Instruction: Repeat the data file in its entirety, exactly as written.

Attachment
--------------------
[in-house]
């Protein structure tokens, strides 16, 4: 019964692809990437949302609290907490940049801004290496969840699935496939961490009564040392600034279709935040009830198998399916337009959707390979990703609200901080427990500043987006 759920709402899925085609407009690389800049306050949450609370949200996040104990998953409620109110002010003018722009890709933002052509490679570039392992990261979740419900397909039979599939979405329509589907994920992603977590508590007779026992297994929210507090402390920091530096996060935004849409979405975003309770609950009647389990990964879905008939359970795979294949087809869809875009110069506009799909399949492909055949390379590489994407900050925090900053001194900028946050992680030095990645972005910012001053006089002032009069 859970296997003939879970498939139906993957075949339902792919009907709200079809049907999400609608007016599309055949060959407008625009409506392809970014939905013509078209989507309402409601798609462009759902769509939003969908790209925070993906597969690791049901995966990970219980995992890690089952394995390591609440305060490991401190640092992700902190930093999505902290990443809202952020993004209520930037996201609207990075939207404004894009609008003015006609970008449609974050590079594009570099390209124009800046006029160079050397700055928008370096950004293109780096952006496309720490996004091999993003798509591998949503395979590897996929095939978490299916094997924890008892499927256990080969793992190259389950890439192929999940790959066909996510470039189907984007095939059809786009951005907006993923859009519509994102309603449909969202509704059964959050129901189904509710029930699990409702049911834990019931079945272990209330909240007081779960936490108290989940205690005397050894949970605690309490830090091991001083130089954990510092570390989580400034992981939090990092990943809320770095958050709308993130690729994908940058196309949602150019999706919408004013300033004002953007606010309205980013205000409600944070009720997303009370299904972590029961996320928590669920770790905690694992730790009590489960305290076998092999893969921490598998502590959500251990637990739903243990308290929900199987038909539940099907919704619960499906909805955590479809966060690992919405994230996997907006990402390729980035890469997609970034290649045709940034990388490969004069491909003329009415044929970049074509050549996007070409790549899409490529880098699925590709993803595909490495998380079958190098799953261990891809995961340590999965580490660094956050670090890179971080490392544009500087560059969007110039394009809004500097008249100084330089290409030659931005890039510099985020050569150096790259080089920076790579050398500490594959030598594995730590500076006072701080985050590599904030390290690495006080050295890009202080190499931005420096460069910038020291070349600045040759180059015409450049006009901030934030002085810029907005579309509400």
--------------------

[in-house]
């Protein structure tokens, strides 16, 4: 019964692809990437949302609290907490940049801004290496969840699935496939961490009564040392600034279709935040009830198998399916337009959707390979990703609200901080427990500043987006 759920709402899925085609407009690389800049306050949450609370949200996040104990998953409620109110002010003018722009890709933002052509490679570039392992990261979740419900397909039979599939979405329509589907994920992603977590508590007779026992297994929210507090402390920091530096996060935004849409979405975003309770609950009647389990990964879905008939359970795979294949087809869809875009110069506009799909399949492909055949390379590489994407900050925090900053001194900028946050992680030095990645972005910012001053006089002032009069 859970296997003939879970498939139906993957075949339902792919009907709200079809049907999400609608007016599309055949060959407008625009409506392809970014939905013509078209989507309402409601798609462009759902769509939003969908790209925070993906597969690791049901995966990970219980995992890690089952394995390591609440305060490991401190640092992700902190930093999505902290990443809202952020993004209520930037996201609207990075939207404004894009609008003015006609970008449609974050590079594009570099390209124009800046006029160079050397700055928008370096950004293109780096952006496309720490996004091999993003798509591998949503395979590897996929095939978490299916094997924890008892499927256990080969793992190259389950890439192929999940790959066909996510470039189907984007095939059809786009951005907006993923859009519509994102309603449909969202509704059964959050129901189904509710029930699990409702049911834990019931079945272990209330909240007081779960936490108290989940205690005397050894949970605690309490830090091991001083130089954990510092570390989580400034992981939090990092990943809320770095958050709308993130690729994908940058196309949602150019999706919408004013300033004002953007606010309205980013205000409600944070009720997303009370299904972590029961996320928590669920770790905690694992730790009590489960305290076998092999893969921490598998502590959500251990637990739903243990308290929900199987038909539940099907919704619960499906909805955590479809966060690992919405994230996997907006990402390729980035890469997609970034290649045709940034990388490969004069491909003329009415044929970049074509050549996007070409790549899409490529880098699925590709993803595909490495998380079958190098799953261990891809995961340590999965580490660094956050670090890179971080490392544009500087560059969007110039394009809004500097008249100084330089290409030659931005890039510099985020050569150096790259080089920076790579050398500490594959030598594995730590500076006072701080985050590599904030390290690495006080050295890009202080190499931005420096460069910038020291070349600045040759180059015409450049006009901030934030002085810029907005579309509400």